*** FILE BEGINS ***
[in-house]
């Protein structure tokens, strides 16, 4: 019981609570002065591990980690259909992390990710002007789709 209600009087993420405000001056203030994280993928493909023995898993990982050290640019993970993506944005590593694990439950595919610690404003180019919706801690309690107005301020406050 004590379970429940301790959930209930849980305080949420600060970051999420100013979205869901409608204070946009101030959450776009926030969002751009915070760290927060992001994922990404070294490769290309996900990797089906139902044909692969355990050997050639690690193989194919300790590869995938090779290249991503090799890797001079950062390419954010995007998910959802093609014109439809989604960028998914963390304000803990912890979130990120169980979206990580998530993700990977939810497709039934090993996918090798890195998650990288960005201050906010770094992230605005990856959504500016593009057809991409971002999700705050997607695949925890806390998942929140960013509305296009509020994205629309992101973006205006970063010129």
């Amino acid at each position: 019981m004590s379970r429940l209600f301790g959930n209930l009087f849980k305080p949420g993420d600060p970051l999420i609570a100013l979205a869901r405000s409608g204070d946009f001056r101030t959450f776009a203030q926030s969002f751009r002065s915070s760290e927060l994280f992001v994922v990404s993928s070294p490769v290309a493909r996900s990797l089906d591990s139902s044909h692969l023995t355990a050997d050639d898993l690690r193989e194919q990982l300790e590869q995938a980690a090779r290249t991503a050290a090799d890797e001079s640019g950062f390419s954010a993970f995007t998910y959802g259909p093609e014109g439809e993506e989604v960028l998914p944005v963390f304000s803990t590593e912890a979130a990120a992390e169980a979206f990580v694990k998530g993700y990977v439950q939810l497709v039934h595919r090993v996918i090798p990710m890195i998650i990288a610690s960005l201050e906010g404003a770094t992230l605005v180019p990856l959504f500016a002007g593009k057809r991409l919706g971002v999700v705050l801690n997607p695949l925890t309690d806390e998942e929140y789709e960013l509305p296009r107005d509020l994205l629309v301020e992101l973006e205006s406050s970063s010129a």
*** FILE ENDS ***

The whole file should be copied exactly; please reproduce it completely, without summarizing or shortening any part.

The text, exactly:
[in-house]
């Protein structure tokens, strides 16, 4: 019981609570002065591990980690259909992390990710002007789709 209600009087993420405000001056203030994280993928493909023995898993990982050290640019993970993506944005590593694990439950595919610690404003180019919706801690309690107005301020406050 004590379970429940301790959930209930849980305080949420600060970051999420100013979205869901409608204070946009101030959450776009926030969002751009915070760290927060992001994922990404070294490769290309996900990797089906139902044909692969355990050997050639690690193989194919300790590869995938090779290249991503090799890797001079950062390419954010995007998910959802093609014109439809989604960028998914963390304000803990912890979130990120169980979206990580998530993700990977939810497709039934090993996918090798890195998650990288960005201050906010770094992230605005990856959504500016593009057809991409971002999700705050997607695949925890806390998942929140960013509305296009509020994205629309992101973006205006970063010129």
């Amino acid at each position: 019981m004590s379970r429940l209600f301790g959930n209930l009087f849980k305080p949420g993420d600060p970051l999420i609570a100013l979205a869901r405000s409608g204070d946009f001056r101030t959450f776009a203030q926030s969002f751009r002065s915070s760290e927060l994280f992001v994922v990404s993928s070294p490769v290309a493909r996900s990797l089906d591990s139902s044909h692969l023995t355990a050997d050639d898993l690690r193989e194919q990982l300790e590869q995938a980690a090779r290249t991503a050290a090799d890797e001079s640019g950062f390419s954010a993970f995007t998910y959802g259909p093609e014109g439809e993506e989604v960028l998914p944005v963390f304000s803990t590593e912890a979130a990120a992390e169980a979206f990580v694990k998530g993700y990977v439950q939810l497709v039934h595919r090993v996918i090798p990710m890195i998650i990288a610690s960005l201050e906010g404003a770094t992230l605005v180019p990856l959504f500016a002007g593009k057809r991409l919706g971002v999700v705050l801690n997607p695949l925890t309690d806390e998942e929140y789709e960013l509305p296009r107005d509020l994205l629309v301020e992101l973006e205006s406050s970063s010129a």